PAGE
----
South Carolina's youngest state representative, 24-year-old Joshua Putnam, recently proposed a bill that would ban most health care providers from asking whether their patients own guns. Its purpose is to fend off a nonexistent Obama plan to register all gun owners and possibly take away their weapons. "We don't want the federal government to come down and hold any Medicaid or Medicare dollars over our heads if doctors don't give up information about their patient's guns," says Putnam. "We want to protect physicians and we want to protect the citizens."Really? Even after a host of similar legislation (.pdf) was struck down, tabled, ticked off local docs, and otherwise made life miserable for legislators? My colleague Bill Begg says:
It's one among a recent wave of similar pro-gun legislation that doctors say could be detrimental to their patients. That pushback from medical professionals has made at least a few Republicans skittish: Three of the South Carolina bill's cosigners dropped off this month.
"Physicians are interested in [keeping] our patients alive and allowing them to live longer, and part of that has to do with gun violence," says Dr. William Begg, an emergency room physician in Danbury, Connecticut, who treated victims of the Sandy Hook Elementary School massacre. Rather than encouraging doctors to tell their patients about the well-documented health risks of owning guns, Begg warns that legislation like Putnam's "makes it easier for health care providers to remain silent for fear of reprisal."Hartford Courant:
News that the U.S. Senate would not take up a ban on assault weapons hit Newtown residents hard Wednesday.Pat's a Republican (here's a case where that really doesn't matter locally) but she gets it. In any case, be prepared for ups and downs and the long haul. Oh, and Bill Begg is quoted in this one, too:
"I'm very disappointed — heartbroken, actually," said Newtown First Selectman Pat Llodra. "I get it, I understand how the politics work and how it's really all about numbers, but I can say in my heart and in my soul I want so much to honor and trust our government, but I feel shaken to the core again. If what happens here in Newtown doesn't convince people that we need to make some changes I don't know what else could happen."
"You wonder how we can ever make a difference and what is our government all about," she said. "I really question what it is that the people in Washington are looking at that's so different than what I'm looking at that tells them we don't need change."
"When you live in Newtown and every single day you walk by someone who has been directly or indirectly affected, there's no way you can forget," said Dr. William Begg, a Newtown resident and emergency room physician, who testified at a Senate Judiciary Committee hearing on gun control. "It's that sense of community and loss that I see every day that keeps us going to try to afford some change."So true.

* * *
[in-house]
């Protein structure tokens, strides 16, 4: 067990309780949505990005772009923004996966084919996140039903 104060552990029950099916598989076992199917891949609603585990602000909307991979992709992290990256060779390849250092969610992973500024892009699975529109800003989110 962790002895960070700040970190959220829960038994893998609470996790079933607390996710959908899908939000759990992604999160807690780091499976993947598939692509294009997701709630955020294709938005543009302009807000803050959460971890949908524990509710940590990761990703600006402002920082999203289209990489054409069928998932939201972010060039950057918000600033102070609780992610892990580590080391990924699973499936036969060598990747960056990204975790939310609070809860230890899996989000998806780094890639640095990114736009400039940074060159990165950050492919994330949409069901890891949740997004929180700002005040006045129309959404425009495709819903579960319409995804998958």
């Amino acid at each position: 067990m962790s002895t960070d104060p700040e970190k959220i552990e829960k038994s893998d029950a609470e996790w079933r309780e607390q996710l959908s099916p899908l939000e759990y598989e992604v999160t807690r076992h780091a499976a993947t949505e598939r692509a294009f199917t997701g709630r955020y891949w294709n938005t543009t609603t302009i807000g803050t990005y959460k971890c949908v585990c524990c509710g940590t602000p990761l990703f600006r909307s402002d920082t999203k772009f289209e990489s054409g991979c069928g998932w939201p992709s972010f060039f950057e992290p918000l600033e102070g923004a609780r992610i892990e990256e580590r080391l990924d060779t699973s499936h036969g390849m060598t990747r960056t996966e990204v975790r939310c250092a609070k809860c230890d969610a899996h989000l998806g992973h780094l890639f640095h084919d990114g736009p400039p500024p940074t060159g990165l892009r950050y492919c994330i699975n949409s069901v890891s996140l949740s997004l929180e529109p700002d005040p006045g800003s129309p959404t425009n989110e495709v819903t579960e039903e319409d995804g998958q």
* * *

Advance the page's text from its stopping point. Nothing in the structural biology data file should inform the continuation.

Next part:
More politics and policy below the fold.
Yankees, Red Sox come together to honor NewtownDavid Ignatius:
America’s two most storied baseball teams will set aside their rivalry on opening day to honor the victims of the Newtown massacre. On April 1, the New York Yankees and Boston Red Sox will start their season by commemorating the 26 people killed at Sandy Hook Elementary School in December.
Ten years ago this week, I was covering the U.S. military as it began its assault on Iraq. As I read back now over my clips, I see a few useful warnings about the difficulties ahead. But I owe readers an apology for being wrong on the overriding question of whether the war made sense.Yes, you do. Thanks for making one.
Why not? Republicans constantly push the idea that government can't do anything. Everyone has reasons to think it in certain areas, so that's fertile ground to plow. But when it comes to Medicare, not so much.
A majority of Americans disapprove of the Republicans in Congress, yet the odds remain in the party’s favor that it will retain control of the House. One big reason the Republicans have this edge: their district boundaries are drawn so carefully that the only votes that often matter come from fellow Republicans.Not the whole story, though, because much of it is that large populations of D's live in cities. That doesn't affect Senate races, but it sure matters in the House if all your votes are concentrated in one district.
Me, too. P.S. Don't forget Markos.
“The GOP Still Won’t Own Up To Its Real Problem With Voters.” This headline of Joshua Green’s smart piece for Bloomberg Businessweek on the Republican Party autopsy of its failed 2012 presidential effort nails it. Actually, Green points to two very real problems on which the GOP remains steadfastly mute.Here's the original Joshua Green piece.
One problem was the Republican Party’s vast effort to disenfranchise African American voters (and the young, I might add). The other was numerous GOP figures’ perpetuation of the racist “birther” lie against President Obama without so much as a corrective “Oh, no you don’t” from the party establishment. On this latter point, Green wrote, “I’ll leave it to those better qualified than I am to say precisely what effect this had on minorities’ view of the GOP….”
Considering I’m African American and have hammered the Republican Party establishment for its complicity in furthering the delegitimizing lie that Obama wasn’t born in this country (and thus occupying the Oval Office illegally), let me talk about the effect this had.
Blacks hated it — and continue to hate it.